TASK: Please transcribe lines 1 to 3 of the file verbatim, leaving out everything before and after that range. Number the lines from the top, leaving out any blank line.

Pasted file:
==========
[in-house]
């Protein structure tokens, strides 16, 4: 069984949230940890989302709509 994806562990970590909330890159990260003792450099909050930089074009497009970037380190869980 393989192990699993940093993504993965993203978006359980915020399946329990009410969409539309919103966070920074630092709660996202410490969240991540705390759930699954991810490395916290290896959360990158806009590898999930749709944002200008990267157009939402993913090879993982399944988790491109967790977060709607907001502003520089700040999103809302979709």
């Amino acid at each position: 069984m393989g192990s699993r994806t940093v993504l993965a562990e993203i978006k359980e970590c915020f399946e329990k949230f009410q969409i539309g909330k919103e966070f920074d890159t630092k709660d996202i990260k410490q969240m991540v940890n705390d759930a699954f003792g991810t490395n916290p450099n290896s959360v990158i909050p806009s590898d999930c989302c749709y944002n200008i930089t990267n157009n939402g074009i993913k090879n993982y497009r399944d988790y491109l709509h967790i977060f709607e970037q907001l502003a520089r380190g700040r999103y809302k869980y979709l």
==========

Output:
[in-house]
């Protein structure tokens, strides 16, 4: 069984949230940890989302709509 994806562990970590909330890159990260003792450099909050930089074009497009970037380190869980 393989192990699993940093993504993965993203978006359980915020399946329990009410969409539309919103966070920074630092709660996202410490969240991540705390759930699954991810490395916290290896959360990158806009590898999930749709944002200008990267157009939402993913090879993982399944988790491109967790977060709607907001502003520089700040999103809302979709």
């Amino acid at each position: 069984m393989g192990s699993r994806t940093v993504l993965a562990e993203i978006k359980e970590c915020f399946e329990k949230f009410q969409i539309g909330k919103e966070f920074d890159t630092k709660d996202i990260k410490q969240m991540v940890n705390d759930a699954f003792g991810t490395n916290p450099n290896s959360v990158i909050p806009s590898d999930c989302c749709y944002n200008i930089t990267n157009n939402g074009i993913k090879n993982y497009r399944d988790y491109l709509h967790i977060f709607e970037q907001l502003a520089r380190g700040r999103y809302k869980y979709l």